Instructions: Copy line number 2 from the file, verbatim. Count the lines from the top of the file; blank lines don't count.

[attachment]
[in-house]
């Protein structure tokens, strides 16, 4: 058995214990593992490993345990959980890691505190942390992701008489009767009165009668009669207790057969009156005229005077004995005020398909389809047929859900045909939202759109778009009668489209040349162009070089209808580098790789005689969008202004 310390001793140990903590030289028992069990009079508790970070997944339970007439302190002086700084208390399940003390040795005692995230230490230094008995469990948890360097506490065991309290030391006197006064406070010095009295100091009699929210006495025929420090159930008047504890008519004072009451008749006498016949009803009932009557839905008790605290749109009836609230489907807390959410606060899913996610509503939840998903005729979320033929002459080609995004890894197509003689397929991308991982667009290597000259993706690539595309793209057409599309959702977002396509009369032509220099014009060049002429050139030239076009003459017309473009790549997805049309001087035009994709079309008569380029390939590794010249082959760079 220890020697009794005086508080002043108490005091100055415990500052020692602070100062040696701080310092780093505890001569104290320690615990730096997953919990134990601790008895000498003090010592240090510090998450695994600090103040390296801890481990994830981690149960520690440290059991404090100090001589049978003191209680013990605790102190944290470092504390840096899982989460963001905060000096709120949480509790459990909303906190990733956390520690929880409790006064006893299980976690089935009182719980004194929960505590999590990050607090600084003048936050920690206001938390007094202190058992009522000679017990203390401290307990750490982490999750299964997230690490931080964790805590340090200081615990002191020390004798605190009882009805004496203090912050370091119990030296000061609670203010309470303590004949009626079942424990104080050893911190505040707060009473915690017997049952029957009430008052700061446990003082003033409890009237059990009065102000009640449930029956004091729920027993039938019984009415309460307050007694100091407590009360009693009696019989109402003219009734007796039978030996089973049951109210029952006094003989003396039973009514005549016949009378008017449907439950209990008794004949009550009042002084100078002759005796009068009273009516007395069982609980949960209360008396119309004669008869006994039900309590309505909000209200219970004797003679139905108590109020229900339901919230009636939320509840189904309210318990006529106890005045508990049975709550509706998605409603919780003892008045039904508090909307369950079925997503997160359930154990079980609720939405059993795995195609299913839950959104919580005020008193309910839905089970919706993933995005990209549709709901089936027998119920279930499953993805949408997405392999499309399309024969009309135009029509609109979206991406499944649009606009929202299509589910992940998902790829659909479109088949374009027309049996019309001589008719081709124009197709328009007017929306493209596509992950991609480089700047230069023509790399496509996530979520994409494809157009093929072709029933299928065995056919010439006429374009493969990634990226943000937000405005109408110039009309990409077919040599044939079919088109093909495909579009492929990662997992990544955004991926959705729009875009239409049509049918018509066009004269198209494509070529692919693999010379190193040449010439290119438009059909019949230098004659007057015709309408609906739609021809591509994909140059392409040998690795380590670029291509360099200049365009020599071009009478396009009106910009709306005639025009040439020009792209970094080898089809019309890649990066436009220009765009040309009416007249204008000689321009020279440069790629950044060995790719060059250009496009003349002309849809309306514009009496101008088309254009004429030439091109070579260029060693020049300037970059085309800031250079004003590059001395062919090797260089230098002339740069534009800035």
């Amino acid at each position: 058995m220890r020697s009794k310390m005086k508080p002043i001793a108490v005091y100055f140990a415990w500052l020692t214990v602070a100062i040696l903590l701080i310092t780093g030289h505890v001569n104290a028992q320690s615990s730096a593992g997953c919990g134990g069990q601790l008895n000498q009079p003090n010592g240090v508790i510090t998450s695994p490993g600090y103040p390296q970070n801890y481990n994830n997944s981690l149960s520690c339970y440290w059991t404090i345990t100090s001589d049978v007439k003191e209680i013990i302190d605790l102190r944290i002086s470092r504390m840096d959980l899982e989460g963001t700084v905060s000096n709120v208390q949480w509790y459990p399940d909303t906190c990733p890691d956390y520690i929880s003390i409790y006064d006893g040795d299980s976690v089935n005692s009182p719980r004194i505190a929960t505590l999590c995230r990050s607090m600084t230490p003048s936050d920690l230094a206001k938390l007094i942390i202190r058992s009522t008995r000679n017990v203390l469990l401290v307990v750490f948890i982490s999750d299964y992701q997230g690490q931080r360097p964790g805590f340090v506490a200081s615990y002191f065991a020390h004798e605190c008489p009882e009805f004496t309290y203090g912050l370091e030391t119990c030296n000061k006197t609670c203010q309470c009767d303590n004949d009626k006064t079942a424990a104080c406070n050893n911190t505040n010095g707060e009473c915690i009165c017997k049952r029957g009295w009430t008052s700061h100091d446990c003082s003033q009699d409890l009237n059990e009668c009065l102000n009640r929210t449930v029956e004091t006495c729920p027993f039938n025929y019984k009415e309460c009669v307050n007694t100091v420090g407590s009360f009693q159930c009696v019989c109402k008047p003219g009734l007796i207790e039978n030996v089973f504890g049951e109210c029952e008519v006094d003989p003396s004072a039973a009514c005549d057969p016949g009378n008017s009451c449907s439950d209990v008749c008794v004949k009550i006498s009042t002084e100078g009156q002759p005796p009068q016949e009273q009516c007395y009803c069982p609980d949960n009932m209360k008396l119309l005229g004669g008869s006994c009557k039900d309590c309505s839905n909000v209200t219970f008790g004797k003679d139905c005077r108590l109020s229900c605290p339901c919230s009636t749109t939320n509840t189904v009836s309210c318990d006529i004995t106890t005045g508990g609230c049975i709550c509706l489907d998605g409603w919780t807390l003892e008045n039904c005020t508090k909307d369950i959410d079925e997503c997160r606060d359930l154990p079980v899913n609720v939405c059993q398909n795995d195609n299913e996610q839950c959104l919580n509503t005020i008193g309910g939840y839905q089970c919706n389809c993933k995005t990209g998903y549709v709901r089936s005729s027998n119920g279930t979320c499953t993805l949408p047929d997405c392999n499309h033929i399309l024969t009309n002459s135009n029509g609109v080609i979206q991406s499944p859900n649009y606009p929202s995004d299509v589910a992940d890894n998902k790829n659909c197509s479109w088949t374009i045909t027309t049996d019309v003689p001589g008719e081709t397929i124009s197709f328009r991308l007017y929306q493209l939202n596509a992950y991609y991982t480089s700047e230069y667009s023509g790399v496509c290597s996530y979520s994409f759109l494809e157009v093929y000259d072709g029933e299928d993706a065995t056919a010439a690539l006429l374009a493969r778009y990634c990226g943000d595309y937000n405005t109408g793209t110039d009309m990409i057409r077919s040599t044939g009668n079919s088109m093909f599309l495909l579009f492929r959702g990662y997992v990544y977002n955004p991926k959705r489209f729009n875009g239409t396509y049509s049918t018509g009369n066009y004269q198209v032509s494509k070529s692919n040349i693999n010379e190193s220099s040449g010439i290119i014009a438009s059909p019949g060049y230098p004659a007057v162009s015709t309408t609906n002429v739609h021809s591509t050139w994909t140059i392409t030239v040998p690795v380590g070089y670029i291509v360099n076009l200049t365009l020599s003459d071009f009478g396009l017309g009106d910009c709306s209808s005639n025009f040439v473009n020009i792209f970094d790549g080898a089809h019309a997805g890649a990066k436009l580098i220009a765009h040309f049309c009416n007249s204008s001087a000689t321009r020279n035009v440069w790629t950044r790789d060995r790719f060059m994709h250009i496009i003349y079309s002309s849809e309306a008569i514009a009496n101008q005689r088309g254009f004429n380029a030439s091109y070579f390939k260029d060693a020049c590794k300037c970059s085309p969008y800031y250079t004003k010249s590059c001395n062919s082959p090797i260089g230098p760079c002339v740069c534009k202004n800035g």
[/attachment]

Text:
């Protein structure tokens, strides 16, 4: 058995214990593992490993345990959980890691505190942390992701008489009767009165009668009669207790057969009156005229005077004995005020398909389809047929859900045909939202759109778009009668489209040349162009070089209808580098790789005689969008202004 310390001793140990903590030289028992069990009079508790970070997944339970007439302190002086700084208390399940003390040795005692995230230490230094008995469990948890360097506490065991309290030391006197006064406070010095009295100091009699929210006495025929420090159930008047504890008519004072009451008749006498016949009803009932009557839905008790605290749109009836609230489907807390959410606060899913996610509503939840998903005729979320033929002459080609995004890894197509003689397929991308991982667009290597000259993706690539595309793209057409599309959702977002396509009369032509220099014009060049002429050139030239076009003459017309473009790549997805049309001087035009994709079309008569380029390939590794010249082959760079 220890020697009794005086508080002043108490005091100055415990500052020692602070100062040696701080310092780093505890001569104290320690615990730096997953919990134990601790008895000498003090010592240090510090998450695994600090103040390296801890481990994830981690149960520690440290059991404090100090001589049978003191209680013990605790102190944290470092504390840096899982989460963001905060000096709120949480509790459990909303906190990733956390520690929880409790006064006893299980976690089935009182719980004194929960505590999590990050607090600084003048936050920690206001938390007094202190058992009522000679017990203390401290307990750490982490999750299964997230690490931080964790805590340090200081615990002191020390004798605190009882009805004496203090912050370091119990030296000061609670203010309470303590004949009626079942424990104080050893911190505040707060009473915690017997049952029957009430008052700061446990003082003033409890009237059990009065102000009640449930029956004091729920027993039938019984009415309460307050007694100091407590009360009693009696019989109402003219009734007796039978030996089973049951109210029952006094003989003396039973009514005549016949009378008017449907439950209990008794004949009550009042002084100078002759005796009068009273009516007395069982609980949960209360008396119309004669008869006994039900309590309505909000209200219970004797003679139905108590109020229900339901919230009636939320509840189904309210318990006529106890005045508990049975709550509706998605409603919780003892008045039904508090909307369950079925997503997160359930154990079980609720939405059993795995195609299913839950959104919580005020008193309910839905089970919706993933995005990209549709709901089936027998119920279930499953993805949408997405392999499309399309024969009309135009029509609109979206991406499944649009606009929202299509589910992940998902790829659909479109088949374009027309049996019309001589008719081709124009197709328009007017929306493209596509992950991609480089700047230069023509790399496509996530979520994409494809157009093929072709029933299928065995056919010439006429374009493969990634990226943000937000405005109408110039009309990409077919040599044939079919088109093909495909579009492929990662997992990544955004991926959705729009875009239409049509049918018509066009004269198209494509070529692919693999010379190193040449010439290119438009059909019949230098004659007057015709309408609906739609021809591509994909140059392409040998690795380590670029291509360099200049365009020599071009009478396009009106910009709306005639025009040439020009792209970094080898089809019309890649990066436009220009765009040309009416007249204008000689321009020279440069790629950044060995790719060059250009496009003349002309849809309306514009009496101008088309254009004429030439091109070579260029060693020049300037970059085309800031250079004003590059001395062919090797260089230098002339740069534009800035």